The play is quite a demanding one given (1) the limited cast and (2) how every player has an abundance of solos to perform. At the same time, I can imagine how tempting these roles are for any actor given the challenge of fulfilling the role. The young talent featured in this particular run of the play was quite impressive and I can certainly see them going far in the long run.

Gab Medina has a lot of raw talent - amazing potential and a powerful set of pipes. He was a bit nervous during the production and it showed in some of his songs, but for the most part he was a great performer for most of the play. He seemed to be having a bit more difficulty with the more emotional songs that needed a bit more control and finesse. However he'd truly shine when the song demanded that he belt his heart out, something he has an amazing talent for.

Maronne Cruz also clearly stood out as a strong performer. Some might argue that it's more because her character was written to be rather endearing to the audience, I feel it's more than that. Regardless of how a character was written, it's ultimately up to the actor or actress to fill out the role to the best of one's ability. Maronne certainly did this and more during the day that we performed and there was nothing that felt like she was a #2 to anyone. She was funny when needed, musically skilled and managed to establish great rapport with the audience.

Hae-In and Baus were also skilled in their own rights, although their performances were somewhat overshadowed by their counterparts. I feel the difference in performance level was due more to their inability to sing loud enough to overcome the music, thus taking away much from their performances. Still, they did quite well were still valuable players in this performance. I expect they'll get better as they get more practice.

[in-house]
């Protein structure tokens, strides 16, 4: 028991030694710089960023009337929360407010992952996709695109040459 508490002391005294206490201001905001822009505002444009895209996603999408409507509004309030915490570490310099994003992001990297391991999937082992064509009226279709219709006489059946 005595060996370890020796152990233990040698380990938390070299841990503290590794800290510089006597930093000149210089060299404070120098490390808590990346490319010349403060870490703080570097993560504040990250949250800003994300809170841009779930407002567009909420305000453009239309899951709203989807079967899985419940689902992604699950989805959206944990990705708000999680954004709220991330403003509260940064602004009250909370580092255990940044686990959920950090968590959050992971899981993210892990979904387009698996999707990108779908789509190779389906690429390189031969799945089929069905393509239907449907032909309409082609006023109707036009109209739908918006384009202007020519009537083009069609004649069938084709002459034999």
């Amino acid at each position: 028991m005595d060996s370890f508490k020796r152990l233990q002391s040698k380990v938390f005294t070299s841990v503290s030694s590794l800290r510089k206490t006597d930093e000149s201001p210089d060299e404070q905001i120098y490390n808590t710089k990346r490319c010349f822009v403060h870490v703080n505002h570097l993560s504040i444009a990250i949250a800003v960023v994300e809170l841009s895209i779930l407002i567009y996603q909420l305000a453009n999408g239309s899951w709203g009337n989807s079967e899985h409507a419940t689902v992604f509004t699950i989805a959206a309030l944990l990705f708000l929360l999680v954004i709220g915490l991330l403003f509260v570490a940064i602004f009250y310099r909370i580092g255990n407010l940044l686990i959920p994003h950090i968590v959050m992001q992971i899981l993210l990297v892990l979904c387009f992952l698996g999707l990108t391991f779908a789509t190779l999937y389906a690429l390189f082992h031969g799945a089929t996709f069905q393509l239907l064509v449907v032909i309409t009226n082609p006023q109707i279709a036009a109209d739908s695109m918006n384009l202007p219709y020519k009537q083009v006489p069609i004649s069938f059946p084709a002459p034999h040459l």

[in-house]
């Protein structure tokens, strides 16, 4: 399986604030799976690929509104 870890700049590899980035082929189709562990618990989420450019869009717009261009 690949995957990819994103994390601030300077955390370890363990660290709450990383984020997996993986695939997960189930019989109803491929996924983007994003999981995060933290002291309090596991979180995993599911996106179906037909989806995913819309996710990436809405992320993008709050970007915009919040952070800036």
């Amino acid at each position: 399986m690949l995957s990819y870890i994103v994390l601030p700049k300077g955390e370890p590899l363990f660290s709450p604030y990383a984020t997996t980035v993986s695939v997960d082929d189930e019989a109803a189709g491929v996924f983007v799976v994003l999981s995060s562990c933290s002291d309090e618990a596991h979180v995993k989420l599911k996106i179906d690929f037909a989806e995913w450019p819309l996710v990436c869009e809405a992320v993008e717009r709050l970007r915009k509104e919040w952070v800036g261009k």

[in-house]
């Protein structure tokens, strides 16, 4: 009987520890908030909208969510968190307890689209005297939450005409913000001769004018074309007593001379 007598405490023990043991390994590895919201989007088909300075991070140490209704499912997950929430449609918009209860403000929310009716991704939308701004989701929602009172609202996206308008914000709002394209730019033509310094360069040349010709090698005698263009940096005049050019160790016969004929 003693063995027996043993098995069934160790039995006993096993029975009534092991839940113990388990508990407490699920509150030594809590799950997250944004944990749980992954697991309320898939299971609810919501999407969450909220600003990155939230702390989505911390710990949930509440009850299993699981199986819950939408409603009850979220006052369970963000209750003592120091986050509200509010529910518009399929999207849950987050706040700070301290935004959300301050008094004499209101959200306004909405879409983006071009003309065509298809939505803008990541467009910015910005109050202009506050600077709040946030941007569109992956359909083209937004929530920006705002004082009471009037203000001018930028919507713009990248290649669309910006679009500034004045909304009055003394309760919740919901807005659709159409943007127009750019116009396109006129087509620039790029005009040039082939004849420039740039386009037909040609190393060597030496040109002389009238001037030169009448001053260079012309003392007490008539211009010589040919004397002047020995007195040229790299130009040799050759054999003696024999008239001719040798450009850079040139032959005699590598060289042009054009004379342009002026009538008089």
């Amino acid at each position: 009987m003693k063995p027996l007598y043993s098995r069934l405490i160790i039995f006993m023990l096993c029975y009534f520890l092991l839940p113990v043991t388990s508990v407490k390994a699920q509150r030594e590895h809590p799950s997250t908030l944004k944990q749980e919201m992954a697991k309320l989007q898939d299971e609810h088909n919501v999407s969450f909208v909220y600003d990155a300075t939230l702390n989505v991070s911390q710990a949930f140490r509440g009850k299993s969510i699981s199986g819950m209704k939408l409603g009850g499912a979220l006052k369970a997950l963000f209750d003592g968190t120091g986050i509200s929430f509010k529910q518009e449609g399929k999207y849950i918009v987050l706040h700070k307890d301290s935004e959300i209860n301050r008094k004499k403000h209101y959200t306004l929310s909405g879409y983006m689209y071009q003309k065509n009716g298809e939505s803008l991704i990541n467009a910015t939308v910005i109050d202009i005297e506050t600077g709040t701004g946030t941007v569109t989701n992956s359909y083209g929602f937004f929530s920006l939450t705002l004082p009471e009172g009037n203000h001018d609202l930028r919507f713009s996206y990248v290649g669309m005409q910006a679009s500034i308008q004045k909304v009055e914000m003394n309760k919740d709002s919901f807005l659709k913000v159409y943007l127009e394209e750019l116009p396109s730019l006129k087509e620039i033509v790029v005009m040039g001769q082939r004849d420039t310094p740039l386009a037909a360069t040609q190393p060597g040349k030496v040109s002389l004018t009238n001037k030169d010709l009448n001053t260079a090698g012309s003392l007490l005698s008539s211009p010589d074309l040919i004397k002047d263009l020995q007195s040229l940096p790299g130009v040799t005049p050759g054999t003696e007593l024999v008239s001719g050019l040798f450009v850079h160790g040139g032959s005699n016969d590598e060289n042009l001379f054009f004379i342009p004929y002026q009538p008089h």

The music in itself was just amazing. There are so many songs that were written quite well and had the candor and honesty that makes them more relevant to more people. Become is a great song of hope and expectations while Be My Friend (Facebook) is the fun kind of song that is not just enjoyable but very relevant to most of us. It speaks of the youth and vitality of the play and thus opening the doors to more age ranges. I Hmm You is the cute kind of love piece that describes the kind of point in many relationships a lot of us find ourselves in at one period or another. And Man of My Dreams is just funny on so many levels - even more so if you can catch all the references.

As much as I discussed the need for scale when evaluating such productions, I felt this was still a rather top notch one by any regard. Let's be frank - I've seen Repertory Philippines plays that lacked the kind of passion and spirit that the young actors demonstrated in this production. It's definitely a play I'd urge more of you to see, especially for those who love more modern musicals of the Larson variety.

Edges: A Song Cycle is a brief yet highly fulfilling play that is filled with great music from start to finish. It gets 4 cynical statements about how to kill an ex-boyfriend out of 5.